Aeance tights are a model of innovative eco-friendliness: even the Elastane component of this high-performance compression fabric is composed of recycled yarns. The material is warp-knitted while details, including the back pocket, are all laser cut. aeance.com, £180
The Ice Jacket: a collaboration between Dyneema and Stone Island
Since its first heat-sensitive garment was introduced in 1988, Stone Island has consistently innovated its materials, and its Ice Jacket, produced in partnership with Ecco Leather and Dyneema Project, continues this tradition. The leather, which is bonded to Dyneema’s fabric – the strongest and most resistant fibre in the world – is coated with thermosensitive agents that react to temperature changes. These molecules are encased in resin, causing them to drastically change colour as degrees drop. That’s your next party trick sorted. stoneisland.com, £2,995
Aeance’s jacket that naturally repels water
Using renewable primary products, ecorepel Bio imitates plants’ natural protection from water and aqueous dirt, resulting in the formation of water droplets in the morning dew, for example. Applied to the jacket, the thin film produced by ecorepel Bio ensures water is effectively repelled, and is permanently odourless as well as free from PFC. Sustainability meets high-performance. aeance.com, £468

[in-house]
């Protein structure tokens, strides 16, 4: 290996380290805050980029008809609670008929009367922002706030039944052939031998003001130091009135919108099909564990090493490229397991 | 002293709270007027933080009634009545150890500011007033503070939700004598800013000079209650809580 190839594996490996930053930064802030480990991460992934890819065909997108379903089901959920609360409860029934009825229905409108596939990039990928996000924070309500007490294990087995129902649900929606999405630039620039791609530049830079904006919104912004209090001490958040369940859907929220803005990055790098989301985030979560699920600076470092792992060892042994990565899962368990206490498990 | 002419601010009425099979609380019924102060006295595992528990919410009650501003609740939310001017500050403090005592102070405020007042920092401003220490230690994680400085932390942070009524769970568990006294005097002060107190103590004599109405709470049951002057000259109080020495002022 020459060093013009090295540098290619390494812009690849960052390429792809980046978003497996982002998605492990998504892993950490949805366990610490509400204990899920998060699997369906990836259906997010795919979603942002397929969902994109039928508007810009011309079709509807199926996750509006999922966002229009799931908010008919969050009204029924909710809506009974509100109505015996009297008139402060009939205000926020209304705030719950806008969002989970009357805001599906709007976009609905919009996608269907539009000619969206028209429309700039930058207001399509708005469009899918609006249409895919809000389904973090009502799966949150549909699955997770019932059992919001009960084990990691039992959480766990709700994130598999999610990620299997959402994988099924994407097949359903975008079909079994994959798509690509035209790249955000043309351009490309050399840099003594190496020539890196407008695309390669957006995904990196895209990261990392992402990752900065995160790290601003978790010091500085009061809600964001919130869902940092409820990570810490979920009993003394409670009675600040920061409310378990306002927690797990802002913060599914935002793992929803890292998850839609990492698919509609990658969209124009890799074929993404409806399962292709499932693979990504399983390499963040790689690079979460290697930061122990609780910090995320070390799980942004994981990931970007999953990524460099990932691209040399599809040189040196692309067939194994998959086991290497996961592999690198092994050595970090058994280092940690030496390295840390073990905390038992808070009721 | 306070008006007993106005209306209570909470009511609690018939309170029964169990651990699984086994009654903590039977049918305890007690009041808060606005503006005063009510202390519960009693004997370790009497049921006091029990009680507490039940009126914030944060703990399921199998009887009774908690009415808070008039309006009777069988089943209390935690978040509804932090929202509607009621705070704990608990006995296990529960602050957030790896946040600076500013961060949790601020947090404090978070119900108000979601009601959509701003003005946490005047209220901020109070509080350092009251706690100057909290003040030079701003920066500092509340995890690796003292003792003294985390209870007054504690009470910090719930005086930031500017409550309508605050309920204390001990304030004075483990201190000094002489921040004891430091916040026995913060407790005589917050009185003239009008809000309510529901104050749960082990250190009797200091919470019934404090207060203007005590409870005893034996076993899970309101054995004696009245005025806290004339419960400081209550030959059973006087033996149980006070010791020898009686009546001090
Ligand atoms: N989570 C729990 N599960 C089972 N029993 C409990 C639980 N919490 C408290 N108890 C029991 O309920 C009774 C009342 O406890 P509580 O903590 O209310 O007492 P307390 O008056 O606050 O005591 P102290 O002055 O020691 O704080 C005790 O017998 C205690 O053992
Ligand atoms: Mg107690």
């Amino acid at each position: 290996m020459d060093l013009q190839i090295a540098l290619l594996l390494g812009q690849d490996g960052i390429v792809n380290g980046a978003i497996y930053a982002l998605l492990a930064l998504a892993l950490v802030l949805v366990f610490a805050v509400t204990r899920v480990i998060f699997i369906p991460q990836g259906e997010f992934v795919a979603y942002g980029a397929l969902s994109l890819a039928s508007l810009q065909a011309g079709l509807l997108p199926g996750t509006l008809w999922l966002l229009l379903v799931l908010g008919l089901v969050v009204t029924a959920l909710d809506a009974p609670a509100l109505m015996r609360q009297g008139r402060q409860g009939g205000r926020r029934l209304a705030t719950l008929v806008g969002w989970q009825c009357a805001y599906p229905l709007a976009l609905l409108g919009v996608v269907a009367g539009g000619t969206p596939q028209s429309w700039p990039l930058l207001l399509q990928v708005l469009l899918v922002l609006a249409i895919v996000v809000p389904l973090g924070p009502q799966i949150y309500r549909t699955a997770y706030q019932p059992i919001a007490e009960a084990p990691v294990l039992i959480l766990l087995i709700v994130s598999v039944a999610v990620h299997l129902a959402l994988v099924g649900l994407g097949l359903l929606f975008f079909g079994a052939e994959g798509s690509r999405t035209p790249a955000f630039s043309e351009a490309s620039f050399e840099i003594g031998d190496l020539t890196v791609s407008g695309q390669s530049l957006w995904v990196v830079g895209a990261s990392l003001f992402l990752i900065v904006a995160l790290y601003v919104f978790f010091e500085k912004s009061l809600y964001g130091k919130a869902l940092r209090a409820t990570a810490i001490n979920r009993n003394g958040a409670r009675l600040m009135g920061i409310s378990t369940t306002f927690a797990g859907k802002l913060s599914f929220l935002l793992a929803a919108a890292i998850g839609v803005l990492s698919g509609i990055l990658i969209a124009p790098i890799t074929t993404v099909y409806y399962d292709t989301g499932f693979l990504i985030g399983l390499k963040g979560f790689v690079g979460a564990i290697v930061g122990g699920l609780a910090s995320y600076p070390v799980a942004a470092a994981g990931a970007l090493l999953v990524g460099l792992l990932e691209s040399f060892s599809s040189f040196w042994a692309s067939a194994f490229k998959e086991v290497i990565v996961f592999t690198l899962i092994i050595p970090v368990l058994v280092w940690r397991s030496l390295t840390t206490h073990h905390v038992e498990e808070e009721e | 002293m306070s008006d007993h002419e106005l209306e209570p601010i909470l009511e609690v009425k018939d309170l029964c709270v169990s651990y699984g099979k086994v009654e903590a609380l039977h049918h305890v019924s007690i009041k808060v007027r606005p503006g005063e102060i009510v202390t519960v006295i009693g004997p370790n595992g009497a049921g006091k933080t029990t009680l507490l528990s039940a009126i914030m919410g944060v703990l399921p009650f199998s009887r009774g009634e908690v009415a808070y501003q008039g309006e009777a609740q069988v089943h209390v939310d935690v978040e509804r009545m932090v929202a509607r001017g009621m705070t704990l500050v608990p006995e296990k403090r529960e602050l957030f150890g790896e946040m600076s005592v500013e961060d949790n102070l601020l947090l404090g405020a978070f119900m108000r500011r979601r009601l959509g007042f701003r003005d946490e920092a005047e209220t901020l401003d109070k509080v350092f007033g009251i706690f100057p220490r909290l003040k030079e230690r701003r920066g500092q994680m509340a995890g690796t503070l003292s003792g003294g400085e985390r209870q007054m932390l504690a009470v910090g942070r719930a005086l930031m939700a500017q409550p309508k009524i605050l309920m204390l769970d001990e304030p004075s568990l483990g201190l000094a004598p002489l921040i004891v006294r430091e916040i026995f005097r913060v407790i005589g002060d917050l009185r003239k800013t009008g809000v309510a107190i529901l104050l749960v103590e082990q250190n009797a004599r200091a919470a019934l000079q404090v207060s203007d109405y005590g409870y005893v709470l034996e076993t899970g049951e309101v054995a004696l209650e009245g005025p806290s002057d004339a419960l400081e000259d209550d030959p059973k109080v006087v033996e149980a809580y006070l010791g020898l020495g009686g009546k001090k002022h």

Ten c’s adaptive coat, a 3D- knitted top from Ministry of Supply, ecorepellent trousers by Aeance and Stella McCartney’s sustainable sneakers
With the Original Japanese Jersey (OJJ) by Ten c, you will become what you wear. Literally. The coat is made of a knitted microfibre fabric produced in Japan and finished in Italy, which moulds itself to your body with time and use. Each jacket becomes the personal patina of its user, and is therefore designed to last longer. With such individualised clothing, Ten c hopes to reduce textile consumption and waste. 18montrose.com, £825
This 3D print-knit top is designed to adapt to a body in motion: it is constructed as one continuous piece of fabric with no seams for a better fit. Seamless production also allows for 40 per cent less fabric waste in the cutting process. Instead, the high-loft yarn can contract while at rest to provide weightless warmth, then expand during movement to release excess heat. ministryofsupply.com, £115
Aeance’s ultra-light long trousers are coated with ecorepel Bio’s water-repellent film, which also protects the fabric from aqueous dirt by copying the natural mechanisms found on leaves to protect plants from water. aeance.com, £290
Stella McCartney’s loop sneakers with built-in socks are created with renewable fabrics that can be separately recycled at the end of the trainer’s life. The upper and the sole are stitched together without any glue, so the stitching can be removed and the parts easily separated. stellamccartney.com, £525